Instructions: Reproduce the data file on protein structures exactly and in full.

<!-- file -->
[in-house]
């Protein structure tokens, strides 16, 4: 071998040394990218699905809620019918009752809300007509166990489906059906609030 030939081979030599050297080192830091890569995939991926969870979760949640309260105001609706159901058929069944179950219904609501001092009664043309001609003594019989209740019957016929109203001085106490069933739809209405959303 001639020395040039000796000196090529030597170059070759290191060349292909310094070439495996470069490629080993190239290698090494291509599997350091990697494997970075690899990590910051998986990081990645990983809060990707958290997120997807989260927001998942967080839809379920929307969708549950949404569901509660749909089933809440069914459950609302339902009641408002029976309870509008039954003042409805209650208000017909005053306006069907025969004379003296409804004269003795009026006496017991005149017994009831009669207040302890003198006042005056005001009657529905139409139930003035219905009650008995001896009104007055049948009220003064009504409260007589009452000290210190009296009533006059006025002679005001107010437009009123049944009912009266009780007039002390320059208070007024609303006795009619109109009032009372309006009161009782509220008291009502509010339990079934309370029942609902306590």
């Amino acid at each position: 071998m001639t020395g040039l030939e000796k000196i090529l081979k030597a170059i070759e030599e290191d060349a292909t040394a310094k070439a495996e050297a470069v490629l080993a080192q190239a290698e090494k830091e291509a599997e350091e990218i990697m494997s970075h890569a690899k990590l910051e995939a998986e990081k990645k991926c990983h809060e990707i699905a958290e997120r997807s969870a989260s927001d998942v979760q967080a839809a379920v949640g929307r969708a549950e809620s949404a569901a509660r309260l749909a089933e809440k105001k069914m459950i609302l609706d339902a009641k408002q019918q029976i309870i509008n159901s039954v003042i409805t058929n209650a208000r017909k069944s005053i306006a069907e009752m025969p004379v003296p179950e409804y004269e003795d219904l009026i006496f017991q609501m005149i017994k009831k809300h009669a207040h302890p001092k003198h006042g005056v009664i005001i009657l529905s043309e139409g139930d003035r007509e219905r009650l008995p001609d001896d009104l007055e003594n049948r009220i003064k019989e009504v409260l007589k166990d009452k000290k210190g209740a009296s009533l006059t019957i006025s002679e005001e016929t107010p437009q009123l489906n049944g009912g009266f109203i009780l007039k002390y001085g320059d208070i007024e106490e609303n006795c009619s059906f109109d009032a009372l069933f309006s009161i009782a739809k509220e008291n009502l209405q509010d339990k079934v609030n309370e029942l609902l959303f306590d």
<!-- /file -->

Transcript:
[in-house]
């Protein structure tokens, strides 16, 4: 071998040394990218699905809620019918009752809300007509166990489906059906609030 030939081979030599050297080192830091890569995939991926969870979760949640309260105001609706159901058929069944179950219904609501001092009664043309001609003594019989209740019957016929109203001085106490069933739809209405959303 001639020395040039000796000196090529030597170059070759290191060349292909310094070439495996470069490629080993190239290698090494291509599997350091990697494997970075690899990590910051998986990081990645990983809060990707958290997120997807989260927001998942967080839809379920929307969708549950949404569901509660749909089933809440069914459950609302339902009641408002029976309870509008039954003042409805209650208000017909005053306006069907025969004379003296409804004269003795009026006496017991005149017994009831009669207040302890003198006042005056005001009657529905139409139930003035219905009650008995001896009104007055049948009220003064009504409260007589009452000290210190009296009533006059006025002679005001107010437009009123049944009912009266009780007039002390320059208070007024609303006795009619109109009032009372309006009161009782509220008291009502509010339990079934309370029942609902306590």
């Amino acid at each position: 071998m001639t020395g040039l030939e000796k000196i090529l081979k030597a170059i070759e030599e290191d060349a292909t040394a310094k070439a495996e050297a470069v490629l080993a080192q190239a290698e090494k830091e291509a599997e350091e990218i990697m494997s970075h890569a690899k990590l910051e995939a998986e990081k990645k991926c990983h809060e990707i699905a958290e997120r997807s969870a989260s927001d998942v979760q967080a839809a379920v949640g929307r969708a549950e809620s949404a569901a509660r309260l749909a089933e809440k105001k069914m459950i609302l609706d339902a009641k408002q019918q029976i309870i509008n159901s039954v003042i409805t058929n209650a208000r017909k069944s005053i306006a069907e009752m025969p004379v003296p179950e409804y004269e003795d219904l009026i006496f017991q609501m005149i017994k009831k809300h009669a207040h302890p001092k003198h006042g005056v009664i005001i009657l529905s043309e139409g139930d003035r007509e219905r009650l008995p001609d001896d009104l007055e003594n049948r009220i003064k019989e009504v409260l007589k166990d009452k000290k210190g209740a009296s009533l006059t019957i006025s002679e005001e016929t107010p437009q009123l489906n049944g009912g009266f109203i009780l007039k002390y001085g320059d208070i007024e106490e609303n006795c009619s059906f109109d009032a009372l069933f309006s009161i009782a739809k509220e008291n009502l209405q509010d339990k079934v609030n309370e029942l609902l959303f306590d």